In 2015, Lebanon had 4300 car accidents leading to more than 500 casualties, most of which (around 34%) were in the 15 – 29 age bracket. Most of those car accidents were not because of malfunctions but because those driving did not respect the rules.
A recent report on French TV M6 showed the extent to which Lebanese drivers just couldn’t care. It’s a sign of “strength” to disregard traffic laws (or any law for that matter), build cars that are a safety hazard for anyone involved, flex driving muscles with with utter disregard to any other person around you or even with you in the car. As they note, the rate of deaths from car accidents in the country if extrapolated to France’s population would be around 15,500 deaths per year.
I noticed this firsthand when I drove extensively in the United States recently. It may come as a surprise to many, but we actually have a lot of the same regulations as they do: yielding on certain exits or when entering roundabouts, stop signs, lanes meant to turn left only or go straight only, etc… The difference is in the United States you’d get into so much trouble if you don’t respect those laws while Lebanon empowers your law breaking capacities.
One of the bigger driving problems, further exacerbated by the fact laws are not applied and our driving mentalities are as rotten as they come, is drunk driving. Alcohol driving limits are never enforced. Driving under the influence is never taken seriously. Assigning a designated driver to your parties is seen as a sign of weakness. In summary, it’s the norm to drink beyond the point of getting wasted and then (attempt to) drive home.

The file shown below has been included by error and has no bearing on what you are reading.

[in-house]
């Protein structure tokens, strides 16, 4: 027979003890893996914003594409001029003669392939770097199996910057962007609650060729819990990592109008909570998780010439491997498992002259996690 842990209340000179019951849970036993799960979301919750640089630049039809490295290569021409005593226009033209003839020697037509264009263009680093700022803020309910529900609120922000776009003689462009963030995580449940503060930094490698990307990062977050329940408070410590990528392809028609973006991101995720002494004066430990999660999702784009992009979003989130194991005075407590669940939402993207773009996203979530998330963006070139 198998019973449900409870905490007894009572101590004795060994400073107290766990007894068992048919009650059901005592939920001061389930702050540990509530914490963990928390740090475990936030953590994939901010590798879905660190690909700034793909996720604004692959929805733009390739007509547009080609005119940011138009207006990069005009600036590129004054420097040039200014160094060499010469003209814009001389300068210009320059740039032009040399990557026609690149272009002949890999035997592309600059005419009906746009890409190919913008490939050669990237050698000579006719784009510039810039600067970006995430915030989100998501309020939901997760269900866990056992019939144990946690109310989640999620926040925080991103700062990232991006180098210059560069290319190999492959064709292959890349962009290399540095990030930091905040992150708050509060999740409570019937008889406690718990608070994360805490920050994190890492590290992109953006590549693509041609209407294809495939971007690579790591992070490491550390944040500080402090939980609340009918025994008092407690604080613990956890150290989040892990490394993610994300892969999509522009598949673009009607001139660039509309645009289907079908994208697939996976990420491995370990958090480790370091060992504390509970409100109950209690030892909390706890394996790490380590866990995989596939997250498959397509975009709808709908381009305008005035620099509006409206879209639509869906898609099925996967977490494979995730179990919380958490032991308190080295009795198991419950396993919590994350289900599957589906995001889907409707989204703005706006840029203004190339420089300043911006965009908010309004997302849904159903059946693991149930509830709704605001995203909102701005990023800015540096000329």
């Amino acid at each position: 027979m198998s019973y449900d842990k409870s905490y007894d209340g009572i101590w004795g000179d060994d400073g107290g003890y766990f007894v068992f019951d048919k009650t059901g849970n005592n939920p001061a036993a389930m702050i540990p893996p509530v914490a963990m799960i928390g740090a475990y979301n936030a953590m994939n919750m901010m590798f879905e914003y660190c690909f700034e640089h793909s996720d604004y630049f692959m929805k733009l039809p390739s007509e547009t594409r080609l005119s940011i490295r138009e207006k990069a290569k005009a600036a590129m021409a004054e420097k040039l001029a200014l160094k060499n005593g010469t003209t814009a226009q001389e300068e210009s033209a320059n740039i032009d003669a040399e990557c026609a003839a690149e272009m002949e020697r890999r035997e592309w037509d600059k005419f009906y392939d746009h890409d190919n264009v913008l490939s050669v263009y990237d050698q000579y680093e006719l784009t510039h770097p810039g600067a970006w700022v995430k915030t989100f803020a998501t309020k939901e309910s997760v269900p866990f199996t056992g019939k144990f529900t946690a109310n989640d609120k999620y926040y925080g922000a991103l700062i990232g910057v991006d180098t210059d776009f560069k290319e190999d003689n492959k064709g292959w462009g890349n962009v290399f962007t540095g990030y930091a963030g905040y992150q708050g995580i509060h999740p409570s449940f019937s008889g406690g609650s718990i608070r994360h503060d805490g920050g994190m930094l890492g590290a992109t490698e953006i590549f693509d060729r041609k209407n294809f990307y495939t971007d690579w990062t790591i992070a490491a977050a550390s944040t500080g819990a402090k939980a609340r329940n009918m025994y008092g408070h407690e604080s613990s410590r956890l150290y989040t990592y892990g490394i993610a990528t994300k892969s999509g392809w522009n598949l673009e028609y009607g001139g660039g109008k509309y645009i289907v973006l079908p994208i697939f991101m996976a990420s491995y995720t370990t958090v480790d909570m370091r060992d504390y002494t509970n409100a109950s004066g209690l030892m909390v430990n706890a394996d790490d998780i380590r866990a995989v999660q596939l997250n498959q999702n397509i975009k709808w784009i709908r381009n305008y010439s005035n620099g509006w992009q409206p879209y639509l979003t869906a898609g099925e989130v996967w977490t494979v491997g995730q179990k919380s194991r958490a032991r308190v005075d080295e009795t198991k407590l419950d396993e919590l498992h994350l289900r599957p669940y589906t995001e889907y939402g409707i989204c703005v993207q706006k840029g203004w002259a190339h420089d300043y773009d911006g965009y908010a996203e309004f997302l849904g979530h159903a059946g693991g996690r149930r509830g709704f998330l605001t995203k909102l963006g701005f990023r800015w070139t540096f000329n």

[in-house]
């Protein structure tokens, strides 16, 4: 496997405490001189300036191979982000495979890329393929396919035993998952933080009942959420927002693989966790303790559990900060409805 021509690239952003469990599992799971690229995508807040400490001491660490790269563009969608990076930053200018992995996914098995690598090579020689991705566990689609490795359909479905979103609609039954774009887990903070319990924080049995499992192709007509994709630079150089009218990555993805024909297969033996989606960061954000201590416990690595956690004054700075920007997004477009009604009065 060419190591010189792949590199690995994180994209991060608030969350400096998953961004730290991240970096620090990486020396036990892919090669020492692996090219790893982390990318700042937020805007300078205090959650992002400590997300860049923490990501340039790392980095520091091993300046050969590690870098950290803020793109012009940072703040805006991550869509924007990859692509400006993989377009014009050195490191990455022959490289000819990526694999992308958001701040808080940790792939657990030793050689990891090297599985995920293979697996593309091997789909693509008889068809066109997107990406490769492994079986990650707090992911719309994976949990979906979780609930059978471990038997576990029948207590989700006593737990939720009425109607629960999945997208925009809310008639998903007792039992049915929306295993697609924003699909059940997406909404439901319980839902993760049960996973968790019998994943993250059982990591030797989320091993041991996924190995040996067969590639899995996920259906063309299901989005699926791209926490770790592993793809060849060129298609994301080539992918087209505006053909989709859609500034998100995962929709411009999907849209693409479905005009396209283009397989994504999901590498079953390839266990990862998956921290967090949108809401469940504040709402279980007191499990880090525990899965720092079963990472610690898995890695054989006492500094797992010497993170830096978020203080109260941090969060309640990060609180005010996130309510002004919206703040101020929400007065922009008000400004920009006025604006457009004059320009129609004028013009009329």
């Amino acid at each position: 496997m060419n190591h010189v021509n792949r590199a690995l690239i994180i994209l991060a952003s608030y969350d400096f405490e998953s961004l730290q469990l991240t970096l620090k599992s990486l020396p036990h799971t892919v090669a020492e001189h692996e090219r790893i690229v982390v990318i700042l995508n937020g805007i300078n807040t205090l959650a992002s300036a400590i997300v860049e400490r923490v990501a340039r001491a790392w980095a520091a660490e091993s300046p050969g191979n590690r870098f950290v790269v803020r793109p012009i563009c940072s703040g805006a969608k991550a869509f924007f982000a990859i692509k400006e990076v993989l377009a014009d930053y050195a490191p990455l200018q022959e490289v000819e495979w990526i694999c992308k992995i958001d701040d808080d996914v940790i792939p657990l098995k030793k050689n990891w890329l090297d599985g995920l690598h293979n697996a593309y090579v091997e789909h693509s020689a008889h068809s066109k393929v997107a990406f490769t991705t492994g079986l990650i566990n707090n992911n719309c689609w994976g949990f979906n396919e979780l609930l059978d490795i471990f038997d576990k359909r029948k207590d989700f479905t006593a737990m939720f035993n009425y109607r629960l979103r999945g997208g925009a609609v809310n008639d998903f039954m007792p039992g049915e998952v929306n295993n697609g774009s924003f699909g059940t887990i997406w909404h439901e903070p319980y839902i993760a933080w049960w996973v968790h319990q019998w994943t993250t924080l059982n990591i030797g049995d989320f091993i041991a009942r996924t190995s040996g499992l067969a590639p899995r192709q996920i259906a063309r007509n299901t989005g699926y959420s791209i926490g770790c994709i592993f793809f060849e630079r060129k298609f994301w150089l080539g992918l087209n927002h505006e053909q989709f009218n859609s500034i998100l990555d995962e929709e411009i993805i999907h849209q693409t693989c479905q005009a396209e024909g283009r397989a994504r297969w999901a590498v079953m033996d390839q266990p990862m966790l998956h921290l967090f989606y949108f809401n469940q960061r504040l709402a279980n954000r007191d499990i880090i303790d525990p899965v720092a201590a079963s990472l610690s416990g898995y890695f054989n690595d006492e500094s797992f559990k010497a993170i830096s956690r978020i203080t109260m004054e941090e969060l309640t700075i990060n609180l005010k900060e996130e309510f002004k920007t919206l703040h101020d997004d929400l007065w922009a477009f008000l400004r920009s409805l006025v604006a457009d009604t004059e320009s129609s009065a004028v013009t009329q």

Over the past few years, Kunhadi has been doing what the Lebanese government isn’t and that is try, to the best of their capacities, to enforce some form of traffic law in the country. This is why they are among my favorite NGOs in this country and I tend to support them as often as I can. The number of lives they’ve saved over the past decade by making sure the youth they encounter become aware of their driving shortcomings are astounding.
To that effect, with the holidays coming up, Kunhadi is launching another step in trying to prevent Lebanese youth from drinking and driving and that is through an app they’re calling Flügen Rides. The app is not an uber-like service, but rather an aggregate of different taxi companies and drivers who were trained by Kunhadi.
For 3 weekends starting December 16, Flügen cabs will be parked inside Jounieh pubs street, and will be available for free there. To those who came using their own cars but choose to go back home with Flügen so as not to risk their lives with driving under the influence of alcohol or fatigue, Kunhadi will offer a free ride back to pick up cars the next day.
Flügen Rides will also offer special wheelchair-equipped vehicles and is the first service in Lebanon to do so. The drivers and companies offering services in the app will also be periodically monitored by Kunhadi to make sure they’re up to the required qualifications.
Kudos to Kunhadi for being so proactive in trying to fix as much as they can fix in a system that is becoming, daily, broken beyond repair. It’s just heartbreaking, to be honest, than an NGO has to revert to such extraordinary measures to try and get Lebanese youth to actually care about their lives, and the repercussions those have on their loved ones, in the first place. I wonder, what does that say about us and the culture we perpetuate by not caring about any rules and about ourselves to begin with?